Slaughter at Sea: The Story of Japan's Naval War Crimes, by Mark Felton
Annapolis: Naval Institute Press, 2007. Pp. ix, 212. Illus., append., notes, biblio., index. $39.95. ISBN:1591142636.
Atrocities committed by Japanese troops in China and elsewhere during World War II have been extensively documented and well known to even the most casual student of the war. But criminal acts by personnel of the Imperial Navy have largely been overlooked. This oversight is remedied by Slaughter at Sea, from the author of Japan's Gestapo: Murder, Mayhem and Torture in Wartime Asiaand othe rworks on the Asia-Pacific war.
Slaughter at Sea covers, often in grim detail, numerous atrocities by Japanese naval personnel, the torture and murder of prisoners of war, including American pilots during the Midway Campaign and many submariners, as well as the brutal treatment of civilians.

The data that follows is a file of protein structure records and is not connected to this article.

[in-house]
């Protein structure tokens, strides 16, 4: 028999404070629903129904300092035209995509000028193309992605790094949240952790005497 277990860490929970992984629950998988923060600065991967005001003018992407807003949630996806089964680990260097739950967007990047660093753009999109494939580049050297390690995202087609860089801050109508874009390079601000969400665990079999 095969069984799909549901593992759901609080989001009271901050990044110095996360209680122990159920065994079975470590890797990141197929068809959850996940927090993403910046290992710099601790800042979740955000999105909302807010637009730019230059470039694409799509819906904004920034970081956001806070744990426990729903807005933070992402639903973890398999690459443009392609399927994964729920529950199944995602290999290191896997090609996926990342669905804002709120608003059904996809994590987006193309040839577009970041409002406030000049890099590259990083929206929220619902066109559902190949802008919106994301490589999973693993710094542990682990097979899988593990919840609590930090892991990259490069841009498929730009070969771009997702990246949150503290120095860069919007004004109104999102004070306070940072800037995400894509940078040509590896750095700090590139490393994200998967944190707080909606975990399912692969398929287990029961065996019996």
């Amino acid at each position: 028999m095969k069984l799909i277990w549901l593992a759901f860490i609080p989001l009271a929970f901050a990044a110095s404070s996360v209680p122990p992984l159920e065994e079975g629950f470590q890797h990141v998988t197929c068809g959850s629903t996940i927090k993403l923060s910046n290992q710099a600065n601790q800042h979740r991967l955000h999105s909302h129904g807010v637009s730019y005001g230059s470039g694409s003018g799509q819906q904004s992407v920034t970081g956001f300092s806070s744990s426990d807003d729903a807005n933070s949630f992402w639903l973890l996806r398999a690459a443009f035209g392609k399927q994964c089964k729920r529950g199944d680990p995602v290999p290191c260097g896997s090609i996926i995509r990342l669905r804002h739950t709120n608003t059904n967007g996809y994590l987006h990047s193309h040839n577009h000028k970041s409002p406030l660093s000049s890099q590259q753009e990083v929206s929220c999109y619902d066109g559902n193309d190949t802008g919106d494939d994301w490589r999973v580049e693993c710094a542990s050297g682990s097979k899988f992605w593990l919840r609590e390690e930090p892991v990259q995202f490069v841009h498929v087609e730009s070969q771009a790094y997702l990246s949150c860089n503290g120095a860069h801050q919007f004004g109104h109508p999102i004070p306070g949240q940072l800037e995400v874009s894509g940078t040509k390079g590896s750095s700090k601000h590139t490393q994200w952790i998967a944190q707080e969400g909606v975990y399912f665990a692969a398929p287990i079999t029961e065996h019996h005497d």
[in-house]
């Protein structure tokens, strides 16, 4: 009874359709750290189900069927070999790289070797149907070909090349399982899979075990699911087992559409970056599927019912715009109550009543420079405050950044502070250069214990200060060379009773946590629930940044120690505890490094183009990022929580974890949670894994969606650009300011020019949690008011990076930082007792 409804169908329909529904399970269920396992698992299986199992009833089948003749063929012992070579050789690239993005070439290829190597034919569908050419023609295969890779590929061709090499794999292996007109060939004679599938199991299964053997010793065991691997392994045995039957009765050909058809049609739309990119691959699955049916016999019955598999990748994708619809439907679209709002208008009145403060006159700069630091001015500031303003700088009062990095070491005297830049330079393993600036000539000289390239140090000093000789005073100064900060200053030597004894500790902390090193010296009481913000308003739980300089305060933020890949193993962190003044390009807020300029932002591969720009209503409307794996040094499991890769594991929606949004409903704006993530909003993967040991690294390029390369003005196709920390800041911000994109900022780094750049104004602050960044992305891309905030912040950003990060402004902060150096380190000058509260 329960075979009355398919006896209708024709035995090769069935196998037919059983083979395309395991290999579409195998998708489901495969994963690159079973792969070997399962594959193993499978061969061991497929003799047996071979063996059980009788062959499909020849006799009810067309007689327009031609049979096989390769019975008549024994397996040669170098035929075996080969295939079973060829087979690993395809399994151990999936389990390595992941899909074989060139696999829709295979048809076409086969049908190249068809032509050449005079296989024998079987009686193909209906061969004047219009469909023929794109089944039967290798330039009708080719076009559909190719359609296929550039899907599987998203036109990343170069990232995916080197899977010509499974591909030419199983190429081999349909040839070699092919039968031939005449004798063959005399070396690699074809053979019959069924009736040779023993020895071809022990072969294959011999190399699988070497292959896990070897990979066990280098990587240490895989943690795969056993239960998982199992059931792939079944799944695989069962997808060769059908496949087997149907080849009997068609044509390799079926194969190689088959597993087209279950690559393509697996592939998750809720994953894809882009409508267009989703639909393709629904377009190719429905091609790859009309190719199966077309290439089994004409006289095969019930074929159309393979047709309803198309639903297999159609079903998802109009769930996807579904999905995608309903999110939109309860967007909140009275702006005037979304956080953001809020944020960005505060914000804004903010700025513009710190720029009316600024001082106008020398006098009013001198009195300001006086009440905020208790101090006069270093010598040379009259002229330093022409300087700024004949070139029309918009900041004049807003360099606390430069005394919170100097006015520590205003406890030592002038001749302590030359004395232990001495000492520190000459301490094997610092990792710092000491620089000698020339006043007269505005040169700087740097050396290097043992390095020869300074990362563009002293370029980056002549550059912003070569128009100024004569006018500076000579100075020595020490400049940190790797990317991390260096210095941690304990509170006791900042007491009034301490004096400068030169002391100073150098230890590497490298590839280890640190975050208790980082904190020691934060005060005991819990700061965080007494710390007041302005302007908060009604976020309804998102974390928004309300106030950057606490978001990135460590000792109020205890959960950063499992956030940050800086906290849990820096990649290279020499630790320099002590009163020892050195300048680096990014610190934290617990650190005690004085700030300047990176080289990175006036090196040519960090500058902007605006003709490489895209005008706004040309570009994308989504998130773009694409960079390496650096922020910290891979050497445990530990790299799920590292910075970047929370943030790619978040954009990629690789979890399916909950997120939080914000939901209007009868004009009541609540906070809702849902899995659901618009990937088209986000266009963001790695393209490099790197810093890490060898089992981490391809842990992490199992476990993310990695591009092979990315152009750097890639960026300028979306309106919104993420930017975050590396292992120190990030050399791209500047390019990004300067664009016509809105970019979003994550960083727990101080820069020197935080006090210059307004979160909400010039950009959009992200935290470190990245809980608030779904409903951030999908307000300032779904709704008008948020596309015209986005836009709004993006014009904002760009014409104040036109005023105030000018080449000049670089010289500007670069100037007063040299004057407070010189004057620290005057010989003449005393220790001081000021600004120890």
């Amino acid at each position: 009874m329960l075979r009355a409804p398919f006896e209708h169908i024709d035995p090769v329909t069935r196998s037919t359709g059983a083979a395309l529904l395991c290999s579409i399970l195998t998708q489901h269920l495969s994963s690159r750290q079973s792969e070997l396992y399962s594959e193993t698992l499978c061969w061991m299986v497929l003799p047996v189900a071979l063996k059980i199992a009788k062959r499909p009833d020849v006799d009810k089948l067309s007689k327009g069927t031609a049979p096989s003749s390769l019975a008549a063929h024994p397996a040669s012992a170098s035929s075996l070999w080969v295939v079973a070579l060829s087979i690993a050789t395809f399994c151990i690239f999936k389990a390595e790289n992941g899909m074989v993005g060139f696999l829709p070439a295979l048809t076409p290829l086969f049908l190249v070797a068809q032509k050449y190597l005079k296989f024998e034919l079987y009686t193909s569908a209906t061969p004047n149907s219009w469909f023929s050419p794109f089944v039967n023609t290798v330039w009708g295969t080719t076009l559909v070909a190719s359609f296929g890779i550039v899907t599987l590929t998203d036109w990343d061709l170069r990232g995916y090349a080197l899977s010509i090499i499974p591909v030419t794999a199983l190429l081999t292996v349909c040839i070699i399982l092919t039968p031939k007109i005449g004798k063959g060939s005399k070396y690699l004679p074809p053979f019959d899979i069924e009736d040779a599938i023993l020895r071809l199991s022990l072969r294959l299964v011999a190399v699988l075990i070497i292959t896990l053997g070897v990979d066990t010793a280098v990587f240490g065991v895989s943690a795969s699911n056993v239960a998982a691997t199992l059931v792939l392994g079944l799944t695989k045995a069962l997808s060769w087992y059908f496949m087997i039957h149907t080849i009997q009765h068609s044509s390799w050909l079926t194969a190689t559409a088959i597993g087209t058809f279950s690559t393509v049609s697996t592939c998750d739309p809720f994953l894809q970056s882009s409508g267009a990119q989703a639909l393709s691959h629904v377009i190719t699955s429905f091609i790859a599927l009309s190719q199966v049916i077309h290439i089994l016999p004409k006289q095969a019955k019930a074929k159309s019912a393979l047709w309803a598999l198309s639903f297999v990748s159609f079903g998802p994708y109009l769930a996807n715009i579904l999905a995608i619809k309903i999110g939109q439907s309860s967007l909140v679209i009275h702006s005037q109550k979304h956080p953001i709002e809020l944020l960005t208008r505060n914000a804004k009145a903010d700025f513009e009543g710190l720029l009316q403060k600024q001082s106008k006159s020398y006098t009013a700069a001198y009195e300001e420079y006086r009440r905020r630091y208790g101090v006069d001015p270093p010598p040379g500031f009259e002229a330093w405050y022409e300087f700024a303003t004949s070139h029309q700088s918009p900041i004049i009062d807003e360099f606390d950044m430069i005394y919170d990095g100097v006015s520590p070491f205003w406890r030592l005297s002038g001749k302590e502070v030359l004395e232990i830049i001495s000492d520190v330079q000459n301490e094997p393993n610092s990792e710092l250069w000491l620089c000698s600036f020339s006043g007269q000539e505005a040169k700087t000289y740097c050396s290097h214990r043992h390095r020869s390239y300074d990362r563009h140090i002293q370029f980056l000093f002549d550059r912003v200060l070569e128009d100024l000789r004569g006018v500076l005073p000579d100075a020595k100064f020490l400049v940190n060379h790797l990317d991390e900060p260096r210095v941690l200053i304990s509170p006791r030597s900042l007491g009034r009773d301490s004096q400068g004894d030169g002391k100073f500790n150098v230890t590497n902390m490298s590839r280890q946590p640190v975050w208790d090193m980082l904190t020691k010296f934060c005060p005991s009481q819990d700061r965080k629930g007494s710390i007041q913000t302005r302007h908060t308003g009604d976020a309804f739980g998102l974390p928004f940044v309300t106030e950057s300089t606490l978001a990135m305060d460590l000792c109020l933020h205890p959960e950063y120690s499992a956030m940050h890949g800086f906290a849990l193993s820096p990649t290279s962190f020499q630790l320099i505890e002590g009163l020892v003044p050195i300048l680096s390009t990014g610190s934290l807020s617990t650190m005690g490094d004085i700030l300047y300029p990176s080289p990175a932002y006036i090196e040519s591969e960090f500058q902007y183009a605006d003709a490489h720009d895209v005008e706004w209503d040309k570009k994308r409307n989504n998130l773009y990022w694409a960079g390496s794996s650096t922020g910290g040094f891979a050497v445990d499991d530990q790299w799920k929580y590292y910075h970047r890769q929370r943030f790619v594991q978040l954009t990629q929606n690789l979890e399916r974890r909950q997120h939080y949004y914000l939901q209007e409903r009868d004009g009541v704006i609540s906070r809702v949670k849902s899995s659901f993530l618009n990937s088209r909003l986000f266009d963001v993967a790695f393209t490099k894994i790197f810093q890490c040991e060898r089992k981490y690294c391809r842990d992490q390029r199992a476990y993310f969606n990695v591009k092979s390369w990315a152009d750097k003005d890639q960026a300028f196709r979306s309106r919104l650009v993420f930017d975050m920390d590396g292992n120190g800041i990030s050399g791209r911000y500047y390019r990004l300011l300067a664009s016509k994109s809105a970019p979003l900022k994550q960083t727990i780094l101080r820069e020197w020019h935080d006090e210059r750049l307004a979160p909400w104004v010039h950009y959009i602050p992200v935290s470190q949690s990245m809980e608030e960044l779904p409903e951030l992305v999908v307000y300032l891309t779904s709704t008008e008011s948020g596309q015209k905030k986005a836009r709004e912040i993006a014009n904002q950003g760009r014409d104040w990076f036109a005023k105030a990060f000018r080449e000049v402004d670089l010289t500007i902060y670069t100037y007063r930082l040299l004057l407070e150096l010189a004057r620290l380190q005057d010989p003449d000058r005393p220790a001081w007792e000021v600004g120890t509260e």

Felton attributes this to Japanese culture. He fails, however, to explain why prior to the onset of the ongoing "China Incident" in the 1930s, Western observers considered Japanese wartime behavior toward prisoners and civilians to be very "correct," notably during the Russo-Japanese and First World Wars.
Despite this failure, the book is useful for those with an interest in the Pacific War or the Law of War.
Reviewer: A. A. Nofi
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